{"api":{"host":"https:\/\/pinot.decanter.com","authorization":"Bearer YWUwNTY0NTRjOWExN2M4ZGYxZDhhYTE4ODQyMGNiMTEyMTIzZTU2NDM0YzMxMzFiNzZmNmFhNTczMjk1Y2Y1NQ","version":"2.0"},"piano":{"sandbox":"false","aid":"6qv8OniKQO","rid":"RJXC8OC","offerId":"OFPHMJWYB8UK","offerTemplateId":"OFPHMJWYB8UK","wcTemplateId":"OTOW5EUWVZ4B"}}

Is botanical biodiversity key to defining a wine’s terroir?

For François Chartier, botanical biodiversity is key to defining a wine’s terroir.

François Chartier dedicated his life to the study of wine and food aromas. For over two decades, he has been preaching about his ‘molecular harmony’ theory, arguing that the combination of ingredients that share similar volatile molecules results in enhanced aromatic experiences for the palate. Chartier claims that his studies offer a systematic tool to create superior wine and food pairings, as well as more accurate culinary combinations.

Earlier this month, he unveiled the latest venture born out of his lifelong fascination for aromas. Alongside partner and sommelier Isabelle Moren, he released the preliminary results of his study on ‘botanical biodiversity’, a project based at Chartier’s World Lab in Barcelona that aims to prove how a vineyard’s surrounding flora affects the development of aromas in the finished wine.

‘Both grapes and wines have a propensity to “drink in” their environment, translating it into new aromatic compounds,’ he says. ‘This aromatic metaphor can give you some idea of their power to transmit a “sense of place”. Each vine is imbued with it when it grows in an ecosystem that is rich in… healthy biodiversity.’

Chartier defines his project as the ‘missing link’ in the scientific understanding of terroir. ‘In many years working in wine, I’ve seen people talking of salinity in Manzanilla Sherries, eucalyptus in Barossa reds, or garrigue, aromas that are said to be linked to the vines’ surrounding environment. Basically they’re part of the wine’s terroir, but there’s never been scientific proof of that,’ he says. ‘When you taste a wine from Languedoc or Fitou, you can perceive the garrigue. Not in all wines, but often. And I thought that there must be an explanation.’

The growing academic literature addressing the effect of smoke taint – a result of the increasing threat of wildfires in regions such as parts of Australia and California – offered a convenient scientific groundwork on which to base Chartier’s botanical biodiversity project.

‘I was reading a study on smoke taint in California, British Columbia, and Australia, which explained how and which molecules get into the wine after the wildfires. Now there is scientific proof of how those [volatile compounds] end up in the wine.’

To carry out the project, Chartier put together a wide-ranging scientific team consisting of, among others, scientific director Dr Pere Castells, formerly of culinary research centre Fundación Alicia and scientific advisor at legendary Catalan restaurant El Bulli; Bordelais enologist Dr Pascal Chatonnet; Dr Axel Bidon Chanal, lecturer at the Department of Nutrition, Food Sciences and Gastronomy at the University of Barcelona; and Alba Garcia Martin, PhD candidate in enology, also at the University of Barcelona.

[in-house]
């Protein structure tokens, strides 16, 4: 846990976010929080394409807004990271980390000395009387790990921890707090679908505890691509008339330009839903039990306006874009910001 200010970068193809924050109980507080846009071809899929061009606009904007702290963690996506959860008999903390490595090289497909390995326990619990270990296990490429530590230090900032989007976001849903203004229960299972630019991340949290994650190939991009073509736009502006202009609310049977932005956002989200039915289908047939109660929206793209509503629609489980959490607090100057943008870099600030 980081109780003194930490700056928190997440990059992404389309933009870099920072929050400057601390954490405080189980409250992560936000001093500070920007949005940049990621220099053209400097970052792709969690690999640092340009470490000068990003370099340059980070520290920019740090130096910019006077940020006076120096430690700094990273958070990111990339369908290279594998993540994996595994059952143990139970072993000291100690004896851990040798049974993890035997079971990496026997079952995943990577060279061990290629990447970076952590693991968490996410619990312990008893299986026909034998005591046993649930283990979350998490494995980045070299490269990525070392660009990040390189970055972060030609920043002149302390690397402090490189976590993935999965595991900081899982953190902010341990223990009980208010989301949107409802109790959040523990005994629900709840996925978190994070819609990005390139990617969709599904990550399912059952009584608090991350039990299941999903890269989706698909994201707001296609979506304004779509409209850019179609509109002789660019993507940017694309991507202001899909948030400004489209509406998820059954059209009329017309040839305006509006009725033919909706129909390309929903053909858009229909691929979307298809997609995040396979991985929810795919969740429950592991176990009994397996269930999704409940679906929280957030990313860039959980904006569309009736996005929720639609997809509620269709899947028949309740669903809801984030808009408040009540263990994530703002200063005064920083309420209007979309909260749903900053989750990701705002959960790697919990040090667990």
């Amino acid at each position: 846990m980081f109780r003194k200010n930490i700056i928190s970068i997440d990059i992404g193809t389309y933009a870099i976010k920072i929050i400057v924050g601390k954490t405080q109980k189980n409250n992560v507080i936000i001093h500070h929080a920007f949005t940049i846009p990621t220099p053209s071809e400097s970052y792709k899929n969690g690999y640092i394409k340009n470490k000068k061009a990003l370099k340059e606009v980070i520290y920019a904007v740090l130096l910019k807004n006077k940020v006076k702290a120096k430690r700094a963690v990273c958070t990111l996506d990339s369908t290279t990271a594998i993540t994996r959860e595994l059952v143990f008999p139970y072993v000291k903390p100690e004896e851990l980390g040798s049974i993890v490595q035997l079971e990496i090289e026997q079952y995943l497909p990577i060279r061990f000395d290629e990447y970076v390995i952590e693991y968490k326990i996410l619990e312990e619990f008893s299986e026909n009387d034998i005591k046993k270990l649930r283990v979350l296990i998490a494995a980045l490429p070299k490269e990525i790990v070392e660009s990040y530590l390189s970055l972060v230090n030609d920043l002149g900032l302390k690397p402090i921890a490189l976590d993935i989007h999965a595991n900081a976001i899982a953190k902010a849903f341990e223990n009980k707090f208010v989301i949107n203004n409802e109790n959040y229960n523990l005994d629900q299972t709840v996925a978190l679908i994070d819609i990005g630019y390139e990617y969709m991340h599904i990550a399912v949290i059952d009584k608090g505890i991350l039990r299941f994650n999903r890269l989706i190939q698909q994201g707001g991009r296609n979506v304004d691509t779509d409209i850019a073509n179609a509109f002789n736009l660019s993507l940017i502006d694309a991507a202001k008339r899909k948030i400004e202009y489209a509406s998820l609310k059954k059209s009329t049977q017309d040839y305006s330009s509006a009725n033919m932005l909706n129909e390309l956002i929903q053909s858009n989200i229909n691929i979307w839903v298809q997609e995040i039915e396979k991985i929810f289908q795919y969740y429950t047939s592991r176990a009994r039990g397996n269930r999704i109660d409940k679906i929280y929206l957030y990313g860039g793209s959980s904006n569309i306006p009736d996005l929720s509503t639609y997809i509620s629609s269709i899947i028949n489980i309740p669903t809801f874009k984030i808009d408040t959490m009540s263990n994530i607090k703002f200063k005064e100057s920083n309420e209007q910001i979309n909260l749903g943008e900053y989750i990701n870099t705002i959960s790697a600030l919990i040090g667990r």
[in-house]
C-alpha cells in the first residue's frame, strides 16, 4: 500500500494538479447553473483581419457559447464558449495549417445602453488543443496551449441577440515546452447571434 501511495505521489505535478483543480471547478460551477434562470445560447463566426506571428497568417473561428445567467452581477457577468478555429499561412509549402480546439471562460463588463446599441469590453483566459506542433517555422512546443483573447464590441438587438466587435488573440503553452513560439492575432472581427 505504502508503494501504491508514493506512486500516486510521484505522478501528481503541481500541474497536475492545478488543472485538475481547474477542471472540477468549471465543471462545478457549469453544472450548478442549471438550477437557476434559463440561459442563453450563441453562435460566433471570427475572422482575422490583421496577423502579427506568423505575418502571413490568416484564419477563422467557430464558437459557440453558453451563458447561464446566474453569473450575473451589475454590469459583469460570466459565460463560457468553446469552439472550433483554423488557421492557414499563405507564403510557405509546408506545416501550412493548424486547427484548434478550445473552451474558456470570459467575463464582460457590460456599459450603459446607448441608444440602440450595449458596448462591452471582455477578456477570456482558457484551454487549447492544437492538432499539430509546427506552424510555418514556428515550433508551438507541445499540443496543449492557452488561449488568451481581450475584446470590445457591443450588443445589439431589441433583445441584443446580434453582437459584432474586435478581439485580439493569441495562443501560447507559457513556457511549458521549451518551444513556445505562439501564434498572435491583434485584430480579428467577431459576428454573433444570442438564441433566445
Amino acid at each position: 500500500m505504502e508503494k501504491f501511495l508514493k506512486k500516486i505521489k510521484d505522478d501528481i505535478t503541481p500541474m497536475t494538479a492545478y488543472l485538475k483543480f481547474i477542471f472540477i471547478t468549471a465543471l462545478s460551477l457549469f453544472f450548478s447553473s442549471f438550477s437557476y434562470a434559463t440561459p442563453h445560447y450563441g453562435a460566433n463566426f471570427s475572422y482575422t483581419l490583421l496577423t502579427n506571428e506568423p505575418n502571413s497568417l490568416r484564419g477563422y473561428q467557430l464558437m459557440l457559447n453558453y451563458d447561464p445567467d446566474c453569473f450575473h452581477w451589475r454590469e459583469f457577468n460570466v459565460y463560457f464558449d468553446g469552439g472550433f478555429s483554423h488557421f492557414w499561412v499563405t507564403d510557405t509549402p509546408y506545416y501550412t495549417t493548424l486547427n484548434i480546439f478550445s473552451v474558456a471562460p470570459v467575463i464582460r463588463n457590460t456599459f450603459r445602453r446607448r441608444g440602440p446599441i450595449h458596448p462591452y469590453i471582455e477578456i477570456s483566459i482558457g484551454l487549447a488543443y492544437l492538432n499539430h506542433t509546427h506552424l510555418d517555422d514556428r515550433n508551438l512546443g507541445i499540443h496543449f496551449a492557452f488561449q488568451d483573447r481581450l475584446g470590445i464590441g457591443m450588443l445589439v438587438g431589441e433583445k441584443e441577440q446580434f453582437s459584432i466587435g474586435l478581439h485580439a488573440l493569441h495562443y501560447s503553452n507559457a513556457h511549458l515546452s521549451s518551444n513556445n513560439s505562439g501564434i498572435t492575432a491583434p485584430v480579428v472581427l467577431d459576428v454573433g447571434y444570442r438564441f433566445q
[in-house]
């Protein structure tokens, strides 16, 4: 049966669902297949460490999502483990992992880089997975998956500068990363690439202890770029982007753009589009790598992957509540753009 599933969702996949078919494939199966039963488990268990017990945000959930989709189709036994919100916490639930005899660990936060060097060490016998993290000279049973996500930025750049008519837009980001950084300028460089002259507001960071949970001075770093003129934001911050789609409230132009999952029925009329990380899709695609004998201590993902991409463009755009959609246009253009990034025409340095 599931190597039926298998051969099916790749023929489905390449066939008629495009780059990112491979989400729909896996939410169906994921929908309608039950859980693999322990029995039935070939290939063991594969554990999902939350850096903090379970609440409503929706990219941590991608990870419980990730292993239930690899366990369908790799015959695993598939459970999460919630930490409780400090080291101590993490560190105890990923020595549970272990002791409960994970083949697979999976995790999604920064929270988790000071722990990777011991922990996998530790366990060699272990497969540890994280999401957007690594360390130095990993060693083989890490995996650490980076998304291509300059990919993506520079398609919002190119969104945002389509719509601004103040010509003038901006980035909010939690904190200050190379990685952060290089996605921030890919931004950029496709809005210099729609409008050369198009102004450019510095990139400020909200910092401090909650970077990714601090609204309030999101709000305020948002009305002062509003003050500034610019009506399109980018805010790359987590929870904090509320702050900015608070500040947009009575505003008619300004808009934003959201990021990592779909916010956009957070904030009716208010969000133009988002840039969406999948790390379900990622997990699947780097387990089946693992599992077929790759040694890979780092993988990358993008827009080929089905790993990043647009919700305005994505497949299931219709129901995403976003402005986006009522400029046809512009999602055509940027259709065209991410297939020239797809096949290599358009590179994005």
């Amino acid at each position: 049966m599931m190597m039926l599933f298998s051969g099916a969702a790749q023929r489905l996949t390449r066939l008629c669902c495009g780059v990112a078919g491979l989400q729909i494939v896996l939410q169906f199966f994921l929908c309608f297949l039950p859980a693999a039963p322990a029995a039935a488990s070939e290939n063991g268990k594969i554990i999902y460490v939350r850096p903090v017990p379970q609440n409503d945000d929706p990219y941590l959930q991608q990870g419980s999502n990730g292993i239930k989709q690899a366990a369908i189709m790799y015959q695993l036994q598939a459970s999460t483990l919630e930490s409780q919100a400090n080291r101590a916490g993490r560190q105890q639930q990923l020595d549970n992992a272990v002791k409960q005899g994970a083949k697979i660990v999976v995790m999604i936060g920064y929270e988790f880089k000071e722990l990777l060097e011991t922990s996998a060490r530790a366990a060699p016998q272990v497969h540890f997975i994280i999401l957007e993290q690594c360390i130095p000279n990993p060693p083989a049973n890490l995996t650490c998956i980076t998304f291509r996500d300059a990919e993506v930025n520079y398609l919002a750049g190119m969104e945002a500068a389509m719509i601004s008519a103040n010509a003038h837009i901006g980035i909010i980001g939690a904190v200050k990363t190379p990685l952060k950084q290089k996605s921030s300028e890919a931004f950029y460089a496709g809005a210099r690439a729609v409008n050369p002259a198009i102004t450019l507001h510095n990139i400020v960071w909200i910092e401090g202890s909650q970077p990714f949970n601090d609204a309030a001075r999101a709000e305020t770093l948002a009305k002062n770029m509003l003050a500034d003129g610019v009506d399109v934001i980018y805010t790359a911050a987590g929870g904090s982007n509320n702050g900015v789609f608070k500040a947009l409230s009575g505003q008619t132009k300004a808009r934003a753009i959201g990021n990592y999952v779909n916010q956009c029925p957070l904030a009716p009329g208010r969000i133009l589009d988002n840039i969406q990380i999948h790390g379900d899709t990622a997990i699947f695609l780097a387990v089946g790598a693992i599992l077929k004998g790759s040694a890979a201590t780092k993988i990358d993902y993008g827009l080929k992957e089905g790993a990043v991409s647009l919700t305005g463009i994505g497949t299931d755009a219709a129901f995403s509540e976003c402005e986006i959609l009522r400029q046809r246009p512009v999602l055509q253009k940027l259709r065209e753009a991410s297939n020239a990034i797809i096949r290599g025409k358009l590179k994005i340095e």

Promising results

Chartier’s botanical harmony project’s preliminary findings were presented to the public at Barcelona Wine Week earlier this month in the form of a ‘manifesto’, a pamphlet currently available in French and Spanish only but soon due to be released in English.

The publication features the project’s scientific basis, a definition of Chartier’s molecular harmony theory, and an explanation of how this informed the development of the current investigation. It also reports the outcomes of the project’s preliminary studies, carried out in partnership with the University of Barcelona’s Campus d’Alimentació de Torribera on wines from the Alella DO – near the Catalan capital – and the Hérault region in France.

The researchers first analysed the wines’ aromatic profiles through gas chromatography mass spectrometry (GC/MS), a technique that allows to separate, identify, and quantify complex mixtures of chemicals. These profiles were then compared with those of the surrounding flora, with promising results that Chartier says motivated the team to collect further evidence.

‘This manifesto is just the first step in our journey to understanding how different ecosystems affect terroir,’ says Chartier, explaining that future research will adopt a holistic approach, as it will also involve looking at aromas present in the vineyard’s air, on the vines, on the grapes, and in the soil.

The project is going to broaden its geographical reach, too. A new Chartier World Lab is due to open in Portugal, where the team will be partnering with leading wineries such as Symington and Niepoort, and with the The University of Trás-os-Montes and Alto Douro (UTAD). Further sites will be opening in Japan, where Chartier himself is due to begin a guest professorship at Tokyo’s University of Agriculture this coming autumn; and in Montreal, in Chartier’s home country, Canada.

‘We want to try to demonstrate what’s never been demonstrated scientifically, to give people new tools to describe a wine’s sense of place,’ says Chartier. ‘Biodiversity helps people understand the identity of their own product… whether it’s wine, honey or ham. And by demonstrating the impact of botanical biodiversity on wine’s aromatic identity – its terroir – vineyards’ nature and biodiversity will acquire greater importance and the environment will be better protected.’


Related articles

New group promotes regenerative viticulture in climate battle

What are herbicides in vineyards? – Ask Decanter

Why are bees important in the vineyard?

Latest Wine News